Chickens · Sustainability

The Hierarchy of Leftovers

I’ve never understood people who waste food. I cringe when I go to a restaurant and see vacant tables with several meals’ worth of leftovers abandoned by those who just paid and departed. Americans are especially bad about this with our highly inefficient, overproductive food system. We waste about 40% of the food we produce each year, some of which ends up tossed without ever being sold to the consumer.

But people throw away a lot of food at home, too. That can range from scary, moldy science experiments from the back of the fridge, to perfectly good food left at the end of the meal because for some reason the idea of reheating food bothers some people. We also often throw away food before it’s actually gone bad, either because the expiration date has arrived or the food isn’t 100% fresh (but still edible.)

I have made something of a culinary art in my kitchen of salvaging food that’s almost, but not quite, to that boundary. Mind you, I’m careful not to eat anything that’s definitely gone bad. But wilty lettuce, or hard cheese where one end has a tiny bit of mold (easily cut off), or plums that are just a little bit wrinkled around the edges–these get priority on cooking nights.

This has helped me to seriously cut down on food waste in my own one-person home, as has visualized food being thrown away as money going in the dumpster. Thankfully, now that I’m on a farm there’s a whole line of animals waiting for whatever I’m not going to eat.

I’m first in that line, of course. Since I’m alone I can easily cook once or twice a week and have meals for days. I’ll often cook five or six individual dishes at one time, and then just graze among them as I get hungry. So it is that I consume most of what I cook.

Next in line are my landmate’s parrots, one of whom hangs out in my living room and the other two in an aviary in the barn. They tend to get top choice bits of whatever I’m eating, as well as slightly unsightly things like the bruised bits of apples and apricots. Here, too, is my dog Pikka, who is low-level spoiled with a bit of cheese, egg or meat now and then. (She also, strangely enough, loves dried seaweed and cooked red cabbage.)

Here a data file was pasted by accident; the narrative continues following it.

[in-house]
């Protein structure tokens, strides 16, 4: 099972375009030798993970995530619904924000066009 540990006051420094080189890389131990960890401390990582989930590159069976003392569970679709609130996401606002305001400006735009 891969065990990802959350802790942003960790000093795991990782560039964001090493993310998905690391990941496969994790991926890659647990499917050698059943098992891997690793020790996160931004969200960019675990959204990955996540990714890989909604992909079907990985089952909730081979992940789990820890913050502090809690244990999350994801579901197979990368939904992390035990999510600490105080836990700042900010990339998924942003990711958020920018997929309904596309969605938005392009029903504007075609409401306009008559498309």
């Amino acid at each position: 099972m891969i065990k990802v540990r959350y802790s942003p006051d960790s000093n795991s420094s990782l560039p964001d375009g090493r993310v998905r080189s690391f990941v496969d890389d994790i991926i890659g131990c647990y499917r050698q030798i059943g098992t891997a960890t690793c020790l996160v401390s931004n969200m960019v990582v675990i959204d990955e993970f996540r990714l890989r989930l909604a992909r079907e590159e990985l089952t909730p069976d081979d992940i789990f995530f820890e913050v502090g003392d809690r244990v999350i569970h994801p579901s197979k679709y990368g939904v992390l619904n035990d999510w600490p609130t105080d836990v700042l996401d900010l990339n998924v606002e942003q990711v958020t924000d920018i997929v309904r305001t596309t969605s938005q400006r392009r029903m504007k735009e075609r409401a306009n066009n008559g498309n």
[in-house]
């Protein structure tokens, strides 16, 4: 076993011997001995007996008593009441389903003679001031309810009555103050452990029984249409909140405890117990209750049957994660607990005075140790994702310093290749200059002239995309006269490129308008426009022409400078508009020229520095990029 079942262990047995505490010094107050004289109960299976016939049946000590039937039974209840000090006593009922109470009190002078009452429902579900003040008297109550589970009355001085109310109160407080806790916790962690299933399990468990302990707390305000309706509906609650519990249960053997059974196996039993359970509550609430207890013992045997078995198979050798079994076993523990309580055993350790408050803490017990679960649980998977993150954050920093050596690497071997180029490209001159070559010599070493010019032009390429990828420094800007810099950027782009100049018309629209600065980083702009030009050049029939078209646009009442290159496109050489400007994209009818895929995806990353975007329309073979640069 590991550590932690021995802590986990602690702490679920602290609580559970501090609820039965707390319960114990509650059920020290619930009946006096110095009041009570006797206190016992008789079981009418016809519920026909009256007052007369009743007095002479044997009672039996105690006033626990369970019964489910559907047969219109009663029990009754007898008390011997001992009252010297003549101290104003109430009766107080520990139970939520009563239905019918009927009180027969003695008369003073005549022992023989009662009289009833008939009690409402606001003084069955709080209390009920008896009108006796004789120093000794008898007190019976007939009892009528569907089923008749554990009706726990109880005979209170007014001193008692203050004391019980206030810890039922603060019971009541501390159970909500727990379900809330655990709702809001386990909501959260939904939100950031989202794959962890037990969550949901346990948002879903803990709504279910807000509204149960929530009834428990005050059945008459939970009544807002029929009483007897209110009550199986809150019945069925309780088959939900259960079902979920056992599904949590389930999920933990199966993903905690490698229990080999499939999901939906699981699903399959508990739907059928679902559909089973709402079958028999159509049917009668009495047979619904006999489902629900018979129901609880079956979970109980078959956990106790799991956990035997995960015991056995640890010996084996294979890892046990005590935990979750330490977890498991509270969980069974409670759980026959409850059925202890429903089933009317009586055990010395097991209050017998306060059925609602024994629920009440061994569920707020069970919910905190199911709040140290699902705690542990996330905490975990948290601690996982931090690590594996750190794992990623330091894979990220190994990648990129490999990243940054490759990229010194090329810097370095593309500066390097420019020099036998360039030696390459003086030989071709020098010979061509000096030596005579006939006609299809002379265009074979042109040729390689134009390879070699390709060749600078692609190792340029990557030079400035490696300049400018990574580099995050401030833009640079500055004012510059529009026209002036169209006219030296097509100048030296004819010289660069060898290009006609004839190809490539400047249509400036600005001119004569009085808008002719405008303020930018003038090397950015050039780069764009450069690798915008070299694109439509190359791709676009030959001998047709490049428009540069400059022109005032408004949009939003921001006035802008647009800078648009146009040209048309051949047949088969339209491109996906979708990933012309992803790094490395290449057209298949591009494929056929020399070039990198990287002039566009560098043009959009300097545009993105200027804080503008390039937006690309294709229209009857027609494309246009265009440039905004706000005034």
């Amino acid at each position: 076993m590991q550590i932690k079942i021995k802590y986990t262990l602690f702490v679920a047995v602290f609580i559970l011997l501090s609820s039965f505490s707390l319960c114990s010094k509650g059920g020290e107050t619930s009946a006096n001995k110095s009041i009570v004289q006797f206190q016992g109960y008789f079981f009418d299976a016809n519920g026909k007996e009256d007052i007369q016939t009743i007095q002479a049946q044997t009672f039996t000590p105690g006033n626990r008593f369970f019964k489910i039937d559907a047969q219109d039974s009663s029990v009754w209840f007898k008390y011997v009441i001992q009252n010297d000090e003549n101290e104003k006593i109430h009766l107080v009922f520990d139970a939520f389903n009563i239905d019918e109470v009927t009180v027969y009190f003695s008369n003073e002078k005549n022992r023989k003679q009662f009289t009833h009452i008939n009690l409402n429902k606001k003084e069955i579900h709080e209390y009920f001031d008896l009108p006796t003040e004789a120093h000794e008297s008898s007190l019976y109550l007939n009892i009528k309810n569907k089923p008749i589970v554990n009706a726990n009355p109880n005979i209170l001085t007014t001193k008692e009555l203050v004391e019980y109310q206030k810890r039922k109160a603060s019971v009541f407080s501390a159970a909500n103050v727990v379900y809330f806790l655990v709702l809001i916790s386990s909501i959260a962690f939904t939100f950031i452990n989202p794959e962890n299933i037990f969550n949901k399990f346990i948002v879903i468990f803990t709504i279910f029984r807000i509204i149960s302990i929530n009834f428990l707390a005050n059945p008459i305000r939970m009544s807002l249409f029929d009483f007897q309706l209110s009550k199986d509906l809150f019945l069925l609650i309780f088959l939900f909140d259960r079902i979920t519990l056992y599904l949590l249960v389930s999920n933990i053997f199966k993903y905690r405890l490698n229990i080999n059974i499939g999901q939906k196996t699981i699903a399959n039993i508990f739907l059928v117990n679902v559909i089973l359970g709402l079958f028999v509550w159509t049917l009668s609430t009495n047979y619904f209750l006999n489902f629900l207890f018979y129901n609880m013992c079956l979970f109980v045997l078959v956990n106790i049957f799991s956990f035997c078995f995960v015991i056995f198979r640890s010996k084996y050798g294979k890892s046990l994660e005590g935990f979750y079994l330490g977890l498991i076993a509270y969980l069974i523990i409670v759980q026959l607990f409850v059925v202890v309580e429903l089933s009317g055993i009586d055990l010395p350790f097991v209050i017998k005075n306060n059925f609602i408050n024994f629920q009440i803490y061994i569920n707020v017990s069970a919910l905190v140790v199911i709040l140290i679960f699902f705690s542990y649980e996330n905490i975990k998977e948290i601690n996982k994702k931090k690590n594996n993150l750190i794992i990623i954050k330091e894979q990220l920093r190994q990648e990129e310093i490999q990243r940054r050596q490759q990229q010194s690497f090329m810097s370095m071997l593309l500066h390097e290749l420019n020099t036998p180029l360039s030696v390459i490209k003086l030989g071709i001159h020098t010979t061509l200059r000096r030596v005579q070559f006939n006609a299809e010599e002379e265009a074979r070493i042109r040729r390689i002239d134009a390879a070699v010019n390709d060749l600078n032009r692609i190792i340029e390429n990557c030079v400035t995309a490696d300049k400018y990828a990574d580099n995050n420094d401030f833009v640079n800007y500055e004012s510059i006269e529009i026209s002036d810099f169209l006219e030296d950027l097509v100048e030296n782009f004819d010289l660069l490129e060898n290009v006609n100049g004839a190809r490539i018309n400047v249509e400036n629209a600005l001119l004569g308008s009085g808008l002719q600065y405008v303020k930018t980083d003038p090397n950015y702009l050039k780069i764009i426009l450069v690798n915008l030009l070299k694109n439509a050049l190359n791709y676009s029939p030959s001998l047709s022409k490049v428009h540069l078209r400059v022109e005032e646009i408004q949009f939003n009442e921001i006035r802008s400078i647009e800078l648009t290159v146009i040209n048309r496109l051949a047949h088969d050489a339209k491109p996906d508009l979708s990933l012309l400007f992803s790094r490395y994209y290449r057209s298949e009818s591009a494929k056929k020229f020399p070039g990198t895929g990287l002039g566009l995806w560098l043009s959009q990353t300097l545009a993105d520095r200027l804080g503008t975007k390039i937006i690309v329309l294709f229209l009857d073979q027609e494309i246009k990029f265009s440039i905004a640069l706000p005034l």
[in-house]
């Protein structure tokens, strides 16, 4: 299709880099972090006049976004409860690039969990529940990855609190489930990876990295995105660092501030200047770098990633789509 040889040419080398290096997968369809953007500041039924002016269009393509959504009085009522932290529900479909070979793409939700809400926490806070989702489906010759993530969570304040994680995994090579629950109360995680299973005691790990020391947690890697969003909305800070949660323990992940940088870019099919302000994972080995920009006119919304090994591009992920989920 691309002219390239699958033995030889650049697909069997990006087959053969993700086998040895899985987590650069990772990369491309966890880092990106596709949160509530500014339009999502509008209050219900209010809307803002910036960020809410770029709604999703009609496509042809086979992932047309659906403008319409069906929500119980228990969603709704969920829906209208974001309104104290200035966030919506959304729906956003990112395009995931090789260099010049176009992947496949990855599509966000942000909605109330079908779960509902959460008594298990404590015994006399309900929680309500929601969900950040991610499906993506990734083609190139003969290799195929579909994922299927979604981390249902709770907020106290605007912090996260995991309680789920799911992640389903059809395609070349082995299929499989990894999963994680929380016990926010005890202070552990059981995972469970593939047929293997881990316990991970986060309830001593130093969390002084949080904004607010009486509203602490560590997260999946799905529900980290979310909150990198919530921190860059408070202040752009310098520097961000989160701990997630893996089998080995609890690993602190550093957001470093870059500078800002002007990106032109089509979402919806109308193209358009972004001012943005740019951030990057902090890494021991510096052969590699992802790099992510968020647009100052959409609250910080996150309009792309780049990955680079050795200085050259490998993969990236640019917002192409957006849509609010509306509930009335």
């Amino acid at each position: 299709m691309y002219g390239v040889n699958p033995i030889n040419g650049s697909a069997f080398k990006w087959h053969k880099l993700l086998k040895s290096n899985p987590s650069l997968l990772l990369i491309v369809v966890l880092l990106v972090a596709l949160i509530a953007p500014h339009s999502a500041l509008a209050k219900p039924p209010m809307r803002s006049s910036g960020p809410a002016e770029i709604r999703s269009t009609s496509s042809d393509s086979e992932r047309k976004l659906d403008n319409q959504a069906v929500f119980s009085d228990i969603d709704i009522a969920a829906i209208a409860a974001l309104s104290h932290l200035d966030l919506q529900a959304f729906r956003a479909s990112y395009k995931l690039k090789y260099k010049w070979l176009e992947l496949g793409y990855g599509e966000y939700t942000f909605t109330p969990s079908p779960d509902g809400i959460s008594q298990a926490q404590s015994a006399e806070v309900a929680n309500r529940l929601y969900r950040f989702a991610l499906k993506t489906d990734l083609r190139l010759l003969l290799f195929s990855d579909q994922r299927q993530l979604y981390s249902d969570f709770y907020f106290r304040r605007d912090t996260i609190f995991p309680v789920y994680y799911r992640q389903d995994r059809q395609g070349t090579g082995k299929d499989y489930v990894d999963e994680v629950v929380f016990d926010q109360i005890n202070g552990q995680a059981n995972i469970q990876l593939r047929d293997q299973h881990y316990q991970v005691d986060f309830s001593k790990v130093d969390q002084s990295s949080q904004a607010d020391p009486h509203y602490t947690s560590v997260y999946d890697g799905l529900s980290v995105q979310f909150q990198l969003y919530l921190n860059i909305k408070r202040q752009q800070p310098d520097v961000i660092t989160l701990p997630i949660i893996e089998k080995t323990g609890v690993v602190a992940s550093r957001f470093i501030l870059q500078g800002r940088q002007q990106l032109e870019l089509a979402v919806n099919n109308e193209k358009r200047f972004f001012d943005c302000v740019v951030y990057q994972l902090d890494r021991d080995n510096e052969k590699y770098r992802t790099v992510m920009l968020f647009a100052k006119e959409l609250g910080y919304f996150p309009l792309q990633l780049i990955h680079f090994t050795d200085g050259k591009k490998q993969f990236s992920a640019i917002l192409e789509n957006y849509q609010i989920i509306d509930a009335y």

Pretty much anything that I won’t eat because it’s gone stale, or a little off, or I’ve just made way too much of it and there’s not really enough to justify freezing, goes to the chickens. They also get things like watermelon rinds, corn cobs, and other odds and ends that they can scrape a few calories off of. I also give them back their egg shells, crushed, for calcium. This supplements their diet of Flock Feeder, and whatever plants and bugs they glean from the large fenced-in shore pine forest attached to the chicken run. They’re great little garbage disposals, and they turn everything into delicious eggs.

Occasionally something ends up moldy or otherwise too spoiled to safely consume. This gets tossed in with the stuff that just lacks calorie content like corn husks and paper towels. All this goes into the compost heap, where a variety of fungi, bacteria and other microorganisms go to work turning it into beautiful fertilizer. I do really wish municipal compost was as common as weekly garbage pickup; it would make the landfills fill up more slowly, and it would give gardeners more free (or at least very cheap) fertilizer if their own compost wasn’t enough.

I know I’m lucky. I have the space to be able to have chickens and compost, and I have the luxury of time to cook at home. But I’d urge you, my readers, to see what you’re able to do to cut food waste in your home, even just a little. It all does add up when we all pitch in!

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